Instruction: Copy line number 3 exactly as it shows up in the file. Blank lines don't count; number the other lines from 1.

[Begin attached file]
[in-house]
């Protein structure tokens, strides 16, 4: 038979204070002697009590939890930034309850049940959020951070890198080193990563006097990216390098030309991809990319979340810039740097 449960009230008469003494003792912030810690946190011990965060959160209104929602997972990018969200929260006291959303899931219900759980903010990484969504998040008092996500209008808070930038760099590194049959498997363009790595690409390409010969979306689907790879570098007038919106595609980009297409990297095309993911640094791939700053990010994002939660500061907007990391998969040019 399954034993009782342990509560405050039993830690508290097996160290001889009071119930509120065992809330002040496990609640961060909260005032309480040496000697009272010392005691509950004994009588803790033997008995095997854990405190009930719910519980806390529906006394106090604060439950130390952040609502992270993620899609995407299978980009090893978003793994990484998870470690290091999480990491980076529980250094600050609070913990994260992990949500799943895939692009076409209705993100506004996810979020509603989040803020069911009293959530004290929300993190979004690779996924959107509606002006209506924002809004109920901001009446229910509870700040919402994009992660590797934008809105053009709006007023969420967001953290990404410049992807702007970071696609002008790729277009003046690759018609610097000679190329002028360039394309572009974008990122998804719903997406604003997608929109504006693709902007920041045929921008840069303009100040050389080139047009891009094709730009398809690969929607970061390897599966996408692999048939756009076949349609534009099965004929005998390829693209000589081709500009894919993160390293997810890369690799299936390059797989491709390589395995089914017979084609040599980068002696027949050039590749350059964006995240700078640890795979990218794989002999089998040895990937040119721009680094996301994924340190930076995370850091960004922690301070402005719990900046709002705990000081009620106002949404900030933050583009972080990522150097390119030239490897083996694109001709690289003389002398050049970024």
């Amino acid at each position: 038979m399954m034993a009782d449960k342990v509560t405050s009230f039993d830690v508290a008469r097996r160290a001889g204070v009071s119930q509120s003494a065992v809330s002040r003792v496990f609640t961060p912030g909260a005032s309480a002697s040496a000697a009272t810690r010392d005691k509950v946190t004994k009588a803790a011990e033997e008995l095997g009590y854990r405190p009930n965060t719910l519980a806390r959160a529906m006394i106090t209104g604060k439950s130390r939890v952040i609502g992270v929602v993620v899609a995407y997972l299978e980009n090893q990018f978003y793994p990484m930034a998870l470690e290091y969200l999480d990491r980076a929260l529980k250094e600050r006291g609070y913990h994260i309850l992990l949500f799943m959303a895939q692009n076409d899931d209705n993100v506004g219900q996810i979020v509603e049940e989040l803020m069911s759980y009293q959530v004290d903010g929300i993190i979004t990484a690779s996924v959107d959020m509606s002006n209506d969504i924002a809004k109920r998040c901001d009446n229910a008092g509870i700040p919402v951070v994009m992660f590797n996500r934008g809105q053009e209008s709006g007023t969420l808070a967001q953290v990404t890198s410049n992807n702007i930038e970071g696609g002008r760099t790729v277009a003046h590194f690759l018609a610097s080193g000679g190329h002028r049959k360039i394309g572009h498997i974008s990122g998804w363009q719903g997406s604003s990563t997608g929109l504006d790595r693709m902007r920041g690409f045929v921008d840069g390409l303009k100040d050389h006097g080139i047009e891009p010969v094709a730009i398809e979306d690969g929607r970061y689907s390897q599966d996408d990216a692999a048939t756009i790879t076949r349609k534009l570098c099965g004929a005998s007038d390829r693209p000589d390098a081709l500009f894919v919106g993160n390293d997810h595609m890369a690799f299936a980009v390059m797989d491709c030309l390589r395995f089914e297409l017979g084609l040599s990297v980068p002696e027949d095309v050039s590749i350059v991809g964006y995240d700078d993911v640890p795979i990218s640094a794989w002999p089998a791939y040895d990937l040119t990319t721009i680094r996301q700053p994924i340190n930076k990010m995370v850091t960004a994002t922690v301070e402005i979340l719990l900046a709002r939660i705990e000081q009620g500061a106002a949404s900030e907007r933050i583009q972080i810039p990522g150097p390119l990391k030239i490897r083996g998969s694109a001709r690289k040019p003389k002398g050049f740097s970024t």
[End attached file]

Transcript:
């Amino acid at each position: 038979m399954m034993a009782d449960k342990v509560t405050s009230f039993d830690v508290a008469r097996r160290a001889g204070v009071s119930q509120s003494a065992v809330s002040r003792v496990f609640t961060p912030g909260a005032s309480a002697s040496a000697a009272t810690r010392d005691k509950v946190t004994k009588a803790a011990e033997e008995l095997g009590y854990r405190p009930n965060t719910l519980a806390r959160a529906m006394i106090t209104g604060k439950s130390r939890v952040i609502g992270v929602v993620v899609a995407y997972l299978e980009n090893q990018f978003y793994p990484m930034a998870l470690e290091y969200l999480d990491r980076a929260l529980k250094e600050r006291g609070y913990h994260i309850l992990l949500f799943m959303a895939q692009n076409d899931d209705n993100v506004g219900q996810i979020v509603e049940e989040l803020m069911s759980y009293q959530v004290d903010g929300i993190i979004t990484a690779s996924v959107d959020m509606s002006n209506d969504i924002a809004k109920r998040c901001d009446n229910a008092g509870i700040p919402v951070v994009m992660f590797n996500r934008g809105q053009e209008s709006g007023t969420l808070a967001q953290v990404t890198s410049n992807n702007i930038e970071g696609g002008r760099t790729v277009a003046h590194f690759l018609a610097s080193g000679g190329h002028r049959k360039i394309g572009h498997i974008s990122g998804w363009q719903g997406s604003s990563t997608g929109l504006d790595r693709m902007r920041g690409f045929v921008d840069g390409l303009k100040d050389h006097g080139i047009e891009p010969v094709a730009i398809e979306d690969g929607r970061y689907s390897q599966d996408d990216a692999a048939t756009i790879t076949r349609k534009l570098c099965g004929a005998s007038d390829r693209p000589d390098a081709l500009f894919v919106g993160n390293d997810h595609m890369a690799f299936a980009v390059m797989d491709c030309l390589r395995f089914e297409l017979g084609l040599s990297v980068p002696e027949d095309v050039s590749i350059v991809g964006y995240d700078d993911v640890p795979i990218s640094a794989w002999p089998a791939y040895d990937l040119t990319t721009i680094r996301q700053p994924i340190n930076k990010m995370v850091t960004a994002t922690v301070e402005i979340l719990l900046a709002r939660i705990e000081q009620g500061a106002a949404s900030e907007r933050i583009q972080i810039p990522g150097p390119l990391k030239i490897r083996g998969s694109a001709r690289k040019p003389k002398g050049f740097s970024t």